After fishing down river for thirty minutes, I returned to that same spot and swung wide again, positioning the boat perfectly in a light breeze by this time. I made another pin point cast into the undercut bank, and before I got the lure to dive, I felt a huge smash and then the reel started to scream. My eyes were glued to the end of my line, locking in my target like a cheetah. I was careful to put steady pressure on this fish and then he busts out of the water and goes airborne to try and spit my hook. I turned the rod tip downward to try and keep him in the water and under control. This can be risky and can often mean losing a fish on a slack line, but luckily I set the hook perfectly and the tactic paid off huge. My boat glided slowly to the opposite side of the river, resting gently on the far shore line in six inches of water. I made a point of getting out of the boat after taking this quick selfie of my bounty, a 27 inch bruiser brown, that many would consider a trophy fish. I walked out into deeper water after gently removing the hook from the top of his kyped jaw, and properly revived him rocking him back and forth gently with his head facing upriver. It was not long and he started to buck in my hands, darting out into deep water and taking cover behind a large boulder in the river. My heart was racing rapidly and I yelled out loudly “Yeah BABY…..Wow”. The geese nesting their babies on the shoreline honked as if they were clapping at me, and I proceeded to sit back in my boat chair and savoir every second of what had just transpired.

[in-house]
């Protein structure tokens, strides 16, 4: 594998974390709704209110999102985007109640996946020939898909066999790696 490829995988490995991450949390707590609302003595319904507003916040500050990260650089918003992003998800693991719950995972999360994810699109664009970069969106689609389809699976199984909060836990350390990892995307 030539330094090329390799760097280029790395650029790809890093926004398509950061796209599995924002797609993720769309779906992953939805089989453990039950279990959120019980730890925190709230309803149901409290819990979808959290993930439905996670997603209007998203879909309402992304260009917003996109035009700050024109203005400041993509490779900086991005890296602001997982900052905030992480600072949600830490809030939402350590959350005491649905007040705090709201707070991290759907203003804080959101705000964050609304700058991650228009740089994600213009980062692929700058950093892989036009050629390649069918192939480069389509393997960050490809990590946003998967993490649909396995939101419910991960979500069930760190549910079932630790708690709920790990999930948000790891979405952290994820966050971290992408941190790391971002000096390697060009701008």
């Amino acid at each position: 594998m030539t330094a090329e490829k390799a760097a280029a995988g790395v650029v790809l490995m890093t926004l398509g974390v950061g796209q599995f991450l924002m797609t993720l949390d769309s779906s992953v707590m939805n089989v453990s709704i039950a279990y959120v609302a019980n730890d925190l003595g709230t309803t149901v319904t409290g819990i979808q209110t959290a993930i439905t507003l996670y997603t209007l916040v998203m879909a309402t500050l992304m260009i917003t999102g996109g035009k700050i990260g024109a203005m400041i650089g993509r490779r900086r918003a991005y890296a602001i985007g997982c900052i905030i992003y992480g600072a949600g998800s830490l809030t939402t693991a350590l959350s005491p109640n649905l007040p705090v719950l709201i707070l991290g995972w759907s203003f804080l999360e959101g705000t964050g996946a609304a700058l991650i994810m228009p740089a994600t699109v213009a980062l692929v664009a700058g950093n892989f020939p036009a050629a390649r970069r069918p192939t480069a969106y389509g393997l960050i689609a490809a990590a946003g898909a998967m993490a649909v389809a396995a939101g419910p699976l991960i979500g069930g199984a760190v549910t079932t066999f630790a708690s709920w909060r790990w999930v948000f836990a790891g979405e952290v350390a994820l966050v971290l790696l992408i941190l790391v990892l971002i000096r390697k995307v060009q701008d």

It took me a few minutes to regain my composure after replaying that massive brown in my mind over and over again, savoring the decision to leave that area and come back later. I relished in the fact that I trusted my gut feeling and was rewarded a fish that many anglers lay awake at night dreaming of catching. I fired the boat and headed back home for the day, content and happy as those geese sitting on their eggs on the shoreline. I landed and released over ten amazing trout, and I never stop thinking about what an incredible fishery which runs right through my birth city. The Bow River has been stingy to me, and it has been kind beyond my wildest dreams, giving up most of its secrets to me over time.